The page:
Newswise — The US Food and Drug Administration (FDA) mandated folic acid fortification of all enriched cereal grains in 1996, and this regulation resulted in a reduction of neural tube defect (NTD)–affected pregnancies for the population in the United States. While this mandatory food fortification strategy is an example of a public health success, Hispanic women in the US continued to be twice as likely to give birth to a child affected by NTD compared to non-Hispanic women. It was not until the year 2016 that the FDA approved voluntary, but not mandatory, folic acid fortification for corn masa flour products in the US to focus on the Hispanic diet staples, such as tortillas. Since that time, the rates of Hispanic births with NTD were not significantly reduced, according to a new study published in the journal Child’s Nervous System.
“Well over half of neural tube defects can be prevented with sufficient folic acid consumption before conception and in early pregnancy,” said senior author Sandi Lam, MD, MBA, Division Head of Pediatric Neurosurgery at Ann & Robert H. Lurie Children’s Hospital of Chicago and Professor of Neurological Surgery at Northwestern University Feinberg School of Medicine. “Our study results show that voluntary, but not mandatory, folic acid fortification of corn masa flour products did not work to lower the rate of congenital neural tube defects in babies born to Hispanic women in the United States. Mandatory fortification of cereal grains has been much more effective in preventing congenital defects and reducing the rates of babies born with NTDs to non-Hispanic women in this country. Why do Hispanic communities continue to be more severely affected? Additional research, policy initiatives, and advocacy are needed urgently. Here, let's raise awareness in all communities, especially Hispanic communities, about the impact of folic acid intake on healthy birth outcomes.”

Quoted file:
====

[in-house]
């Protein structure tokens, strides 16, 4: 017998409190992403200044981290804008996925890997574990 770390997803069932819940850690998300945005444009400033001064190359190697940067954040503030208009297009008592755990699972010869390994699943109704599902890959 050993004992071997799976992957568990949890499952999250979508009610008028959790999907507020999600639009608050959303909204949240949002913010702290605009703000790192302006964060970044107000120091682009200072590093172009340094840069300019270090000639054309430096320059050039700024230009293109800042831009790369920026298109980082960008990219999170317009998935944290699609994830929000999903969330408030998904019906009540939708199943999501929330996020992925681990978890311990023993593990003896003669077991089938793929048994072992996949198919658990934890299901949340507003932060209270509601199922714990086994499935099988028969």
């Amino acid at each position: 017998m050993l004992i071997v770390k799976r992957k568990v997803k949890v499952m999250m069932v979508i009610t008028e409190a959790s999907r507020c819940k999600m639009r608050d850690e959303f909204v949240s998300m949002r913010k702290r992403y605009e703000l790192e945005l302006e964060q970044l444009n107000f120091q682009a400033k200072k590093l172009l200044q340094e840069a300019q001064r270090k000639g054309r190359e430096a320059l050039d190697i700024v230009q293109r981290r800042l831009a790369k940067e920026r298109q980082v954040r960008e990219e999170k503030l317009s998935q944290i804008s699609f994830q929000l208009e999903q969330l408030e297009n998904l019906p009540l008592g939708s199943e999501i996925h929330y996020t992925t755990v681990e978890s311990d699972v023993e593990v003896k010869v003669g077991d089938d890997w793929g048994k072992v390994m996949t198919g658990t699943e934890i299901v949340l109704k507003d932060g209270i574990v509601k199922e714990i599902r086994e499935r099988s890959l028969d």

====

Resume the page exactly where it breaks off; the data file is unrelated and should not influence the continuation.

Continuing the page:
NTDs are severe congenital malformations that result from failure of neural tube closure by the 28th day of gestation. The neural tube forms the early brain and spine. The two most common NTDs are spina bifida (a spinal cord defect) and anencephaly (a brain defect).
Since the FDA instituted mandatory folic acid fortification of cereal grains in 1996, the Center for Disease Control and Prevention (CDC) reported a 36 percent reduction in the number of NTDs between 1996 and 2006. The FDA approved voluntary non-mandatory fortification of corn masa flour products 20 years later, in 2016.
Dr. Lam and colleagues investigated rates of NTDs in predominantly Hispanic-populated zip codes before and after the time of voluntary fortification of corn masa flour with folic acid. They found no significant changes in rates of births with NTD in the Hispanic population.
“We know from previous studies that to achieve the desired and necessary health impact, mandatory fortification is more effective than voluntary fortification,” said co-author Robin Bowman, MD, Director of Multidisciplinary Spina Bifida Center at Lurie Children’s and Associate Professor of Neurological Surgery at Northwestern University Feinberg School of Medicine. “Voluntary is similar to optional or recommended; voluntary is not the same as mandatory. We must do more to prevent neural tube defect-affected births and eliminate these serious health inequities in Hispanic families and their children.”
Dr. Lam holds the Yeager Professorship in Pediatric Neurosurgery. Dr. Bowman holds the David G. McLone, MD, PhD Professorship in Pediatric Neurosurgery.
Research at Ann & Robert H. Lurie Children’s Hospital of Chicago is conducted through Stanley Manne Children’s Research Institute. The Manne Research Institute is focused on improving child health, transforming pediatric medicine and ensuring healthier futures through the relentless pursuit of knowledge. Lurie Children’s is a nonprofit organization committed to providing access to exceptional care for every child. It is ranked as one of the nation’s top children’s hospitals by U.S. News & World Report. Lurie Children’s is the pediatric training ground for Northwestern University Feinberg School of Medicine.